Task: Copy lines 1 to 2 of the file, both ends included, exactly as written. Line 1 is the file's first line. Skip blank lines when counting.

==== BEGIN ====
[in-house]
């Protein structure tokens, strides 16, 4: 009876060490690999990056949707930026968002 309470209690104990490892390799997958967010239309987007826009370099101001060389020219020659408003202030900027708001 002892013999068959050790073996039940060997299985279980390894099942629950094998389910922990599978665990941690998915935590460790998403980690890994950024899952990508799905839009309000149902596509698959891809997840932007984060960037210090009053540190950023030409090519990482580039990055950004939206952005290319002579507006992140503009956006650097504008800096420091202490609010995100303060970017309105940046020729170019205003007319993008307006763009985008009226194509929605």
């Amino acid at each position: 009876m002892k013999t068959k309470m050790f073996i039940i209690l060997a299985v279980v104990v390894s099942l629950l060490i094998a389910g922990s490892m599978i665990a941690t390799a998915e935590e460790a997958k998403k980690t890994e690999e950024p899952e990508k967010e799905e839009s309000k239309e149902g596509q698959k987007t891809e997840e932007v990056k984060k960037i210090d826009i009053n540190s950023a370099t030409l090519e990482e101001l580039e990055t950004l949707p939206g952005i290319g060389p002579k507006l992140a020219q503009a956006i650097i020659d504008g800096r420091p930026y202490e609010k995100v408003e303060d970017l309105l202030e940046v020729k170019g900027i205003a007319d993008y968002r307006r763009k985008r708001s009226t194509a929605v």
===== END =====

[in-house]
């Protein structure tokens, strides 16, 4: 009876060490690999990056949707930026968002 309470209690104990490892390799997958967010239309987007826009370099101001060389020219020659408003202030900027708001 002892013999068959050790073996039940060997299985279980390894099942629950094998389910922990599978665990941690998915935590460790998403980690890994950024899952990508799905839009309000149902596509698959891809997840932007984060960037210090009053540190950023030409090519990482580039990055950004939206952005290319002579507006992140503009956006650097504008800096420091202490609010995100303060970017309105940046020729170019205003007319993008307006763009985008009226194509929605």